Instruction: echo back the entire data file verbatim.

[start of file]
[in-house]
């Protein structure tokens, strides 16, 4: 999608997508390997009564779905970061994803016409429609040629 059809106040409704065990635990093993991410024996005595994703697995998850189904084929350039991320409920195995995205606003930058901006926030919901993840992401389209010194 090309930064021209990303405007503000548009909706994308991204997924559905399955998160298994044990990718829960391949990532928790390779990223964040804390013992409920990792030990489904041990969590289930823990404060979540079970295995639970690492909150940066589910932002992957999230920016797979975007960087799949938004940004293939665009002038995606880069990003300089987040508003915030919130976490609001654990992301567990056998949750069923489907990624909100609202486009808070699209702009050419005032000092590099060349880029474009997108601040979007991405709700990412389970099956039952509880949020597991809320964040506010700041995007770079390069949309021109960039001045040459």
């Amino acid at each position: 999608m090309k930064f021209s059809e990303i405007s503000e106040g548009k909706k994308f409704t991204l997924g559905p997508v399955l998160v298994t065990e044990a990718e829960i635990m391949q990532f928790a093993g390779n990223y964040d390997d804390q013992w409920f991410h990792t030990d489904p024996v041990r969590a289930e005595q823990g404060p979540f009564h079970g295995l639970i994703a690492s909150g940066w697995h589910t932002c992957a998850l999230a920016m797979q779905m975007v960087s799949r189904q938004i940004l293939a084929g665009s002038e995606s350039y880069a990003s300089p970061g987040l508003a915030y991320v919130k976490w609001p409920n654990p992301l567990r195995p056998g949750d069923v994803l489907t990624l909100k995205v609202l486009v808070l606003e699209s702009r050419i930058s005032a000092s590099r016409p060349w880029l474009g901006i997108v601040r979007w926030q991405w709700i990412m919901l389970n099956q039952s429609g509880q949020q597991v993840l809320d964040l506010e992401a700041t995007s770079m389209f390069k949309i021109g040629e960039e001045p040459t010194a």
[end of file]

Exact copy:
[in-house]
């Protein structure tokens, strides 16, 4: 999608997508390997009564779905970061994803016409429609040629 059809106040409704065990635990093993991410024996005595994703697995998850189904084929350039991320409920195995995205606003930058901006926030919901993840992401389209010194 090309930064021209990303405007503000548009909706994308991204997924559905399955998160298994044990990718829960391949990532928790390779990223964040804390013992409920990792030990489904041990969590289930823990404060979540079970295995639970690492909150940066589910932002992957999230920016797979975007960087799949938004940004293939665009002038995606880069990003300089987040508003915030919130976490609001654990992301567990056998949750069923489907990624909100609202486009808070699209702009050419005032000092590099060349880029474009997108601040979007991405709700990412389970099956039952509880949020597991809320964040506010700041995007770079390069949309021109960039001045040459």
């Amino acid at each position: 999608m090309k930064f021209s059809e990303i405007s503000e106040g548009k909706k994308f409704t991204l997924g559905p997508v399955l998160v298994t065990e044990a990718e829960i635990m391949q990532f928790a093993g390779n990223y964040d390997d804390q013992w409920f991410h990792t030990d489904p024996v041990r969590a289930e005595q823990g404060p979540f009564h079970g295995l639970i994703a690492s909150g940066w697995h589910t932002c992957a998850l999230a920016m797979q779905m975007v960087s799949r189904q938004i940004l293939a084929g665009s002038e995606s350039y880069a990003s300089p970061g987040l508003a915030y991320v919130k976490w609001p409920n654990p992301l567990r195995p056998g949750d069923v994803l489907t990624l909100k995205v609202l486009v808070l606003e699209s702009r050419i930058s005032a000092s590099r016409p060349w880029l474009g901006i997108v601040r979007w926030q991405w709700i990412m919901l389970n099956q039952s429609g509880q949020q597991v993840l809320d964040l506010e992401a700041t995007s770079m389209f390069k949309i021109g040629e960039e001045p040459t010194a």